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The Best Potting Plants

By Sharon Sweeny ; Updated September 21, 2017
Try growing plants in pots if you have limited garden space.

Increase your available growing space by potting plants and growing them in containers. Nearly every type of plant has a species or variety that will successfully grow in a container, including annual flowers, greenery and roses. Keep a close eye on potted plants growing outdoors during the hot summer months; their soil can dry out within hours on an extremely hot, windy day. Check plants that are growing in full sun morning and evening, and water if necessary.

Moss Rose

Moss rose (Portulaca grandiflora), which is a low growing flowering annual, is ideal for growing as a potted plant. It prefers full sun and is extremely tolerant of dry soils, providing they are light and friable. It produces rose-like flowers from early summer until early fall. The foliage is somewhat thick and succulent, and the leaves are finely divided.

The flowers of moss rose can be rose, orange, yellow or white, including bi-colors, and are about 1.5 inches across. Growing to a height of about 8 inches, the moss rose will quickly fill in a pot and soon begin to trail over the edges.

Asparagus Fern

With its gracefully arching branches that resemble the tops of the edible asparagus plant, the asparagus fern (Asparagus densiflorus 'Sprengeri') is an excellent hanging plant to pot up. Native to Africa, it is commonly grown outdoors as an addition to container gardens and indoors as a featured potted plant. Its needle-like leaves are deceptively soft; they conceal small thorns that grow along the main branches.

Asparagus ferns grow 12 to 24 inches high and rapidly spread up to 3 feet when they are planted in the ground outdoors in frost-free areas. The spread of potted specimens is limited by the size of the pot. Grow asparagus ferns in partial shade or part sun. They like reflected light but will do poorly if they are placed in reflected heat. The roots develop fleshy nodules which can be divided to increase your supply. They are somewhat hardy, only dying down to the roots when temperatures drop into the mid 20s.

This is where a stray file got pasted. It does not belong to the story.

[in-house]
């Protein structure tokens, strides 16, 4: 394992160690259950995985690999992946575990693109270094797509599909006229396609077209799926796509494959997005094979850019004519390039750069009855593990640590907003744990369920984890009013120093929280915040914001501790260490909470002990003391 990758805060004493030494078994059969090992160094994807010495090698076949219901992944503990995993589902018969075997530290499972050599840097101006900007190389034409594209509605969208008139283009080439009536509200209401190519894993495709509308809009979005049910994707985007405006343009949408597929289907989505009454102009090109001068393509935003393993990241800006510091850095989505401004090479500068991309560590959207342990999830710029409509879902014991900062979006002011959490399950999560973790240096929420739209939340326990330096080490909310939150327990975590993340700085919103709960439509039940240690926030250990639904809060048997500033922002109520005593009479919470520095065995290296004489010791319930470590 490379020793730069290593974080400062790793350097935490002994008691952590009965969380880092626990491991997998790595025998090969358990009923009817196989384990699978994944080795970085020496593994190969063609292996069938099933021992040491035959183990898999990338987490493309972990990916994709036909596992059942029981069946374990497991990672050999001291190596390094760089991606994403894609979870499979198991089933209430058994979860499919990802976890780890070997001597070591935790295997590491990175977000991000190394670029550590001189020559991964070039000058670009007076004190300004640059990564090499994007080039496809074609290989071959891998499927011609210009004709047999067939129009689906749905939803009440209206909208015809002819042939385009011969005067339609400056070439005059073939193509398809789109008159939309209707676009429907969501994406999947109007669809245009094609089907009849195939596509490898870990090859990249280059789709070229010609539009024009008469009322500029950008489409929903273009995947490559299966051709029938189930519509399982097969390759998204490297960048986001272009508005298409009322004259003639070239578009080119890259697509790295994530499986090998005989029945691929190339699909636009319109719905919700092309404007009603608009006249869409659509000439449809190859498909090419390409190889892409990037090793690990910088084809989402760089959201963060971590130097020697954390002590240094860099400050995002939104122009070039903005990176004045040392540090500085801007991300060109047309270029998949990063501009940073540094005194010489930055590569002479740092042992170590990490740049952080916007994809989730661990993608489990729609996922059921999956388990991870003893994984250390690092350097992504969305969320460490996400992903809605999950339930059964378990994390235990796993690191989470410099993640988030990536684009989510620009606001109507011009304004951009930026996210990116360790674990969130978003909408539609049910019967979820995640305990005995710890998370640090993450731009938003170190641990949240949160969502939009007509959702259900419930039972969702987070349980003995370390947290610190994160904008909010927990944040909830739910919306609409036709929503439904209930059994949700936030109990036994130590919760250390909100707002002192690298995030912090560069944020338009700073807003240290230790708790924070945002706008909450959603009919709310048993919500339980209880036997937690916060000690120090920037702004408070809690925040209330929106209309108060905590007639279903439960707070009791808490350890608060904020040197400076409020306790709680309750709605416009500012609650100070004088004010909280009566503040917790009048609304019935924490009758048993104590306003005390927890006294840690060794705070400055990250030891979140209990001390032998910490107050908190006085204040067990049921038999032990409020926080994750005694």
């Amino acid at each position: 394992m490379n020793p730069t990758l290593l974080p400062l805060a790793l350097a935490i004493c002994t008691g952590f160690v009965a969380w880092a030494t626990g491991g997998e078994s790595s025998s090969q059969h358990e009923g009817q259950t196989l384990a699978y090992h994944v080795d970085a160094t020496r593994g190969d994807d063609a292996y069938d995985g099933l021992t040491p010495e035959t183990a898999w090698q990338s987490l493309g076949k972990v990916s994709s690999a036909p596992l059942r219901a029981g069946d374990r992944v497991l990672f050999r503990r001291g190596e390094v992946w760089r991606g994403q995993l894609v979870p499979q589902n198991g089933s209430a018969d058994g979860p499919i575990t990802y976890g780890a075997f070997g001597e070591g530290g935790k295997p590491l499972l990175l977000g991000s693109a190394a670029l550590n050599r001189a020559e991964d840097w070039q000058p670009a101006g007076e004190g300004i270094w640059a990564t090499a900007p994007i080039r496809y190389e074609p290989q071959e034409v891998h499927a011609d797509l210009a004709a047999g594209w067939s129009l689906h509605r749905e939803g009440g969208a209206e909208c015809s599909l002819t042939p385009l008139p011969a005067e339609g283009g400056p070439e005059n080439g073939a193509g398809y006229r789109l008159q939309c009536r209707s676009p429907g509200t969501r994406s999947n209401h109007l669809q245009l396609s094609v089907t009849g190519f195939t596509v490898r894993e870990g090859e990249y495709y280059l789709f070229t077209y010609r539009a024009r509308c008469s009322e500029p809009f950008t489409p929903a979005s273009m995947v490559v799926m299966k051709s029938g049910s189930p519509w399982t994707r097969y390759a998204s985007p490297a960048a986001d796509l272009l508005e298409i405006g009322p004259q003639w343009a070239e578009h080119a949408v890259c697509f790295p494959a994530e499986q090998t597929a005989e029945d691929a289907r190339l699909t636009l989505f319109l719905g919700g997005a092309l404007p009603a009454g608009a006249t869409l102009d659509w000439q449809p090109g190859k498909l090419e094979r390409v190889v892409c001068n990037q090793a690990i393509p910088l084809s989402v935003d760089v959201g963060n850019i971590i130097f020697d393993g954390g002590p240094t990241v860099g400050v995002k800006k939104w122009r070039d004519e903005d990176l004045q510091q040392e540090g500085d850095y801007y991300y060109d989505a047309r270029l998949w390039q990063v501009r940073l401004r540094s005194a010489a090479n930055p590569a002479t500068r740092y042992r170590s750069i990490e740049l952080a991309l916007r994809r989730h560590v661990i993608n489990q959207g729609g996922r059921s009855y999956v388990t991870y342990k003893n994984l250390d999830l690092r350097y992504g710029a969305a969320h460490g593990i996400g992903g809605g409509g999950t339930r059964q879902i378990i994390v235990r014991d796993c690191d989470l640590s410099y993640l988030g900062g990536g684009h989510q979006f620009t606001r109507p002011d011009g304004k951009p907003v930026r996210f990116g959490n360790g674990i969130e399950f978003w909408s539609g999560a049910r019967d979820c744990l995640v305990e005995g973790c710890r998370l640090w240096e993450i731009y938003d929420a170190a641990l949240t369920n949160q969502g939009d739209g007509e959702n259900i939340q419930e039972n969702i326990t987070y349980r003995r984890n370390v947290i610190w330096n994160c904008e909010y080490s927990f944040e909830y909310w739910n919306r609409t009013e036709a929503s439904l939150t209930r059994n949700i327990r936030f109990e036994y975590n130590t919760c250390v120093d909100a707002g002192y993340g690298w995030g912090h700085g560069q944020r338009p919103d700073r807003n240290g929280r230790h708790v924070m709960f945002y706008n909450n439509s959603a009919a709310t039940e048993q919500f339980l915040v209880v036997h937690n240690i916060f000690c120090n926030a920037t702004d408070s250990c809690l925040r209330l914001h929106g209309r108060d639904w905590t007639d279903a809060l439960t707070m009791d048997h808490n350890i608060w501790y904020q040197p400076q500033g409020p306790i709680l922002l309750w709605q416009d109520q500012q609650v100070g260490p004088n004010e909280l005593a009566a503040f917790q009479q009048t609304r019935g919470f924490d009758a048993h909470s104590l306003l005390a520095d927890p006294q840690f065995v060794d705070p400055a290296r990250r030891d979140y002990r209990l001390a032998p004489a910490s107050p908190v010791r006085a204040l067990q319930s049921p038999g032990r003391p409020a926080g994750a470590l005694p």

Miniature Rose

Primarily developed from the floribunda rose known as “Rosa chinensis 'Minima,'” miniature roses are true roses. A rose is considered miniature if its blossoms are less than 1.5 inches across. Miniature roses grow from 6 to 18 inches tall, but some varieties are climbing and can grow to 5 feet high, covered with tiny blooms.

Roses prefer rich, well-drained soil that is full of organic matter. Fertilize them regularly with specially formulated rose food, following the manufacturer's application rate. Water them when the soil on the surface of the pot feels dry to the touch and do not let the soil dry out completely. Roses require six hours of full sun a day in order to produce flowers, but they prefer the cooler morning sun and protection from the hot late afternoon sun.


About the Author


Sharon Sweeny has a college degree in general studies and worked as an administrative and legal assistant for 20 years before becoming a professional writer in 2008. She specializes in writing about home improvement, self-sufficient lifestyles and gardening.